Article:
The Jets became buyers at the trade deadline, acquiring Paul Stastny in a deal that flew under the radar until it was announced.
Stastny formed an instant chemistry with Laine and Ehlers and was the hero in Game 7 against the Nashville Predators in the second round, producing a three-point game to live up to his nickname of Mr. Game 7.
The Jets dominated the Minnesota Wild in the first round, and grew as a team in the second against the Predators — a team many expected to achieve Stanley Cup glory — winning a seven-game thriller.
Then they hit a wall — specifically Marc-Andre Fleury — in the Western Conference Final, losing in five games as the well of offense that had benefitted them all season ran dry.
Disappointment, certainly, but the Jets showed they’re now a team to be reckoned with.
The Jets lost Stastny in free agency, despite their best efforts to re-sign him. It’s a blow, surely, but the reality is the Jets were a very good team before signing him. It hurts, but it doesn’t break the Jets.
And the simple truth is the Jets are now a legitimate Cup contender going forward. They learned a lot in the playoffs as a young group and now need to apply that to the coming season.
• Sami Niku, D, 21, Manitoba (AHL) – 2015 seventh-round pick
Niku led all American Hockey League defenseman in points with 54 in 76 games. He was named the best defenseman in the whole of the AHL, a first-team all-star and named to the all-rookie team. That’s right. Niku was a rookie last season, making his numbers all the more impressive to look at. Couple that with the fact that he was a seventh-round draft pick, and the Jets may own another steal from the 2015 draft.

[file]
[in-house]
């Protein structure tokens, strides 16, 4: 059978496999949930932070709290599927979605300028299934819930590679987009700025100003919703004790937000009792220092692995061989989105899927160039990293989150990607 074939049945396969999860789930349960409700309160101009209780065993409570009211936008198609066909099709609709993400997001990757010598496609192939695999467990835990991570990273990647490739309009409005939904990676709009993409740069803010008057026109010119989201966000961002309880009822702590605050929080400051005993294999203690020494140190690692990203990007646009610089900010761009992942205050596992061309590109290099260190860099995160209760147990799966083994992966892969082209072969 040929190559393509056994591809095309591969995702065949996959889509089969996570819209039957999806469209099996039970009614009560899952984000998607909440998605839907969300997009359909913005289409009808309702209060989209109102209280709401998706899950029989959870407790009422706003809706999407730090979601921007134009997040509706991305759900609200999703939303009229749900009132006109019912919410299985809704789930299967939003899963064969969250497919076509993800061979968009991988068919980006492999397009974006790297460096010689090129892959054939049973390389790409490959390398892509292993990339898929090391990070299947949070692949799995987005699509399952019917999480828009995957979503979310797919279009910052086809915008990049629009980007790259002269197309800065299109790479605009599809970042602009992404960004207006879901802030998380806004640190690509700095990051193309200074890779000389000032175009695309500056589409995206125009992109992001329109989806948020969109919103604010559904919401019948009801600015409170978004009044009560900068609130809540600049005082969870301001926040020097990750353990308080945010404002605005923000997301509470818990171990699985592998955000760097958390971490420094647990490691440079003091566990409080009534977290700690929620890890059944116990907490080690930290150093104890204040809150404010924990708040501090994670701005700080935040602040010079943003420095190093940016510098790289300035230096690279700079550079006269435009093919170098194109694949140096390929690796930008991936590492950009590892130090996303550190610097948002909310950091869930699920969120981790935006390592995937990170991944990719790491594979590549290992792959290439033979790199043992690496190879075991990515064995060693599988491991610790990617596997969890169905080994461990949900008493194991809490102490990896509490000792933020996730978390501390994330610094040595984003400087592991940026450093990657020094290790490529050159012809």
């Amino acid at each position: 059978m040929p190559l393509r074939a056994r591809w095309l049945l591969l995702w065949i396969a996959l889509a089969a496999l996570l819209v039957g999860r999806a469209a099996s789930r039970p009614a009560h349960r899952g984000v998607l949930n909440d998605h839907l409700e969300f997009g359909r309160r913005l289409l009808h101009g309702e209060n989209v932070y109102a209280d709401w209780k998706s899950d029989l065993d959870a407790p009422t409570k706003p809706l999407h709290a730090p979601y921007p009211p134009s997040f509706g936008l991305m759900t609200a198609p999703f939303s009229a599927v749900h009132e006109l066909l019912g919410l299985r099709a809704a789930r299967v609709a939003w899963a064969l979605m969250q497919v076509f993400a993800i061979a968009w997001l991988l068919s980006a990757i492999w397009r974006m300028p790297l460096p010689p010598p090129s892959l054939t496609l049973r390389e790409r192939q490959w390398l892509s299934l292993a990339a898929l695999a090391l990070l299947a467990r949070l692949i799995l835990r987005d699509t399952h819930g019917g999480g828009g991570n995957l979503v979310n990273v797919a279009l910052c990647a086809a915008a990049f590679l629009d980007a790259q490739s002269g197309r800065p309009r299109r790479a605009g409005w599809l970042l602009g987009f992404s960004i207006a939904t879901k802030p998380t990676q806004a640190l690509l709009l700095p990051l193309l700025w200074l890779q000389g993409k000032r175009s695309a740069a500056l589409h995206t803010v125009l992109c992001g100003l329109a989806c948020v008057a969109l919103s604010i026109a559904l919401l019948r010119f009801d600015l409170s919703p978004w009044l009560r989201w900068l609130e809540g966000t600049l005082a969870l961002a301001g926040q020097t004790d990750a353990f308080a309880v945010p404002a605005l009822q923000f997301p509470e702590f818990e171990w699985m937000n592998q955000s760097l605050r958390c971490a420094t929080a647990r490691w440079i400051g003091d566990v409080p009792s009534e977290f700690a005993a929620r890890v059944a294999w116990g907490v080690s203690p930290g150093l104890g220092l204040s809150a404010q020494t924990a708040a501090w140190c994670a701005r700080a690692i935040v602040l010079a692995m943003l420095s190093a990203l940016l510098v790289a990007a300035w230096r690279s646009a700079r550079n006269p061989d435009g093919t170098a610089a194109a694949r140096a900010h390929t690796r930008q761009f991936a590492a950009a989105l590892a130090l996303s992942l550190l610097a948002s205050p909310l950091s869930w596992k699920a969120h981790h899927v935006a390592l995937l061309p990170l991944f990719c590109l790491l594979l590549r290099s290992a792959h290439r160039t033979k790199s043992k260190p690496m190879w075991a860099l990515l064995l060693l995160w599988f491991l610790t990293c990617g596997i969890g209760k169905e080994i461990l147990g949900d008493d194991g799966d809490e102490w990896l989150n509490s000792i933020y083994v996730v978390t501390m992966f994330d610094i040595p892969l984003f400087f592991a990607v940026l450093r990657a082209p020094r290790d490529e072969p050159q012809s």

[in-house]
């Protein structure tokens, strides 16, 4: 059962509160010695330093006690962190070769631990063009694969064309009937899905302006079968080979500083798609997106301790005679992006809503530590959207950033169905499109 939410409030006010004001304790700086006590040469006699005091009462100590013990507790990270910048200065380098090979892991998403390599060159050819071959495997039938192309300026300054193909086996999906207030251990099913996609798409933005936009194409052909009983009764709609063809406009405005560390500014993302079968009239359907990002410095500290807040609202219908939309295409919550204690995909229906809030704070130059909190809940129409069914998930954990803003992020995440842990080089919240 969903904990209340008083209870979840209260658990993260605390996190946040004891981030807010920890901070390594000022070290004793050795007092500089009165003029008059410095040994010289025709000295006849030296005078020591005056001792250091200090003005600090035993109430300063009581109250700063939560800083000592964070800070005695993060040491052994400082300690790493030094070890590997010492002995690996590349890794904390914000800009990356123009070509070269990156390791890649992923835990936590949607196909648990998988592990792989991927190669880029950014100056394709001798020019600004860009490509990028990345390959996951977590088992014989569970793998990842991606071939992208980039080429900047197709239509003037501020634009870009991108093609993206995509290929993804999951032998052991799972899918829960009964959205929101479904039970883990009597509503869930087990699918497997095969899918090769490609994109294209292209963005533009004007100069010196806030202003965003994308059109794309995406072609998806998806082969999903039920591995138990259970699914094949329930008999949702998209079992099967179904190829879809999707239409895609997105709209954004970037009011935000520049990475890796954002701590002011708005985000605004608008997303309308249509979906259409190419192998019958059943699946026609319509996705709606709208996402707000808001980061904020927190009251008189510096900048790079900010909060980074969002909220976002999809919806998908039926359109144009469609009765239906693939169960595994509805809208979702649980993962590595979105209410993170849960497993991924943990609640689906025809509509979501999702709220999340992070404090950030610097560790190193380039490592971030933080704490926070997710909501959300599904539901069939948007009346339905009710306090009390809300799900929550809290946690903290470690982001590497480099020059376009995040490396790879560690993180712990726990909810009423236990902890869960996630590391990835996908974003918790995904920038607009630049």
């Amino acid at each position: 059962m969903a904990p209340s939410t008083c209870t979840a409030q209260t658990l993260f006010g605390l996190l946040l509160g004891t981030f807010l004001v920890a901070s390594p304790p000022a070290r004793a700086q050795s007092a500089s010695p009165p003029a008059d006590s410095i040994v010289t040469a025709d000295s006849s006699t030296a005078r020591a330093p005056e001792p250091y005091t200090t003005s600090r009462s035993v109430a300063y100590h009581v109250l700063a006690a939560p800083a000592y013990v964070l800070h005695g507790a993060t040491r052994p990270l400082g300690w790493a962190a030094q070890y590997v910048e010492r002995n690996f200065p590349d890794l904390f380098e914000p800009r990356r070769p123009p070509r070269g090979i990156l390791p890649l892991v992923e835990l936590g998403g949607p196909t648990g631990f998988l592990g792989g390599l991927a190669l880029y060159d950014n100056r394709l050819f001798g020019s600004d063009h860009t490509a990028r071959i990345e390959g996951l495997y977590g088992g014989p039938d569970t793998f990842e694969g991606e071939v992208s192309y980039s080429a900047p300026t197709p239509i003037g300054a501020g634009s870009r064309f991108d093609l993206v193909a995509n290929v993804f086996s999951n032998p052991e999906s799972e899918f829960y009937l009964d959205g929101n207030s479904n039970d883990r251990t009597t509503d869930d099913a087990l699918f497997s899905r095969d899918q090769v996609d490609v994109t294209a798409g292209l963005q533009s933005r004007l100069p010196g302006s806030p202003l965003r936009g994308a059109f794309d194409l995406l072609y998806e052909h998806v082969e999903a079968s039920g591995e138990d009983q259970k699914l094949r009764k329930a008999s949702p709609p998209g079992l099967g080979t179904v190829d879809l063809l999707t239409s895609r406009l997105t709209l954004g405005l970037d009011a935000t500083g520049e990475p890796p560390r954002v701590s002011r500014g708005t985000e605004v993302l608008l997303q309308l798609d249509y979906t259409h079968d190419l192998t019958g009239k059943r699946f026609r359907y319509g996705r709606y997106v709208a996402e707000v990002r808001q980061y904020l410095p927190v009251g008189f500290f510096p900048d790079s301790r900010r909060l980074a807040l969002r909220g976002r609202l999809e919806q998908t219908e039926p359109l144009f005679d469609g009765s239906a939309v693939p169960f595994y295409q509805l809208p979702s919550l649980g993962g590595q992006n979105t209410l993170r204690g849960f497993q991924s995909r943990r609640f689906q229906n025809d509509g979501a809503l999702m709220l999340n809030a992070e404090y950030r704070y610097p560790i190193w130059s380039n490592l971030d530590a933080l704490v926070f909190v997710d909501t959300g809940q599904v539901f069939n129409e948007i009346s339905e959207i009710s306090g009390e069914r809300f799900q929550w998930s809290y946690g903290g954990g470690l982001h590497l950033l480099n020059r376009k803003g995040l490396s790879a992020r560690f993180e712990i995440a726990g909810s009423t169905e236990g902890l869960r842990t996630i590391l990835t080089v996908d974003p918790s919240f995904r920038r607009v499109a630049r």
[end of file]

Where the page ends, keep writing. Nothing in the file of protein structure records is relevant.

Niku has a very good chance of taking a roster spot next season on Winnipeg’s backend. He could be the new partner of Dustin Byfuglien, depending on how things shake down in training camp.
“Antifreeze in the veins, that’s the way he looked,” Jets head coach Paul Maurice said after Niku scored his first NHL goal on his first NHL shot in March.
• Kristian Vesalainen, LW/RW, 19, Karpat (Liiga) – 2017 first-round pick
Scored 43 points in 49 games split between HPK and Karpat, who Vesalainen was traded to near the end of the season in the Finnish Elite League. In the playoffs, he helped Karpat to a league title with eight points in 18 games and showed his prowess on the power play during the regular season as he paced Liiga with 14 markers.
Vesalainen signed an entry-level contract this past week. He’s headed to Jets training camp and will compete for a spot, although it’s likely the team will want him to play in the American Hockey League.
For the first year of Vesalainen’s contract, he has a clause where if he fails to make the Jets, he can return to Europe to play. He wouldn’t burn a year of his entry-level deal, so there’s no risk there for the Jets, but having him playing in North America will be the goal this season.
• Mason Appleton, C/RW, 22, Manitoba (AHL) – 2015 sixth-round pick
Like Niku, Appleton was a late-round pick who has found a different gear in the AHL. After completing two years at Michigan State University, Appleton came into the professional ranks and put up a dazzling year with 22 goals and 66 points in 76 games as a rookie.
Appleton’s play garnered him AHL All-Rookie Team, AHL First All-Star Team and AHL Rookie of the Year Honors. He also paced all rookies with assists (44) and points. A second year in the AHL is likely for Appleton, but he will get a look in training camp. Vesalainen is the better player, but Appleton could see time this year if injuries occur.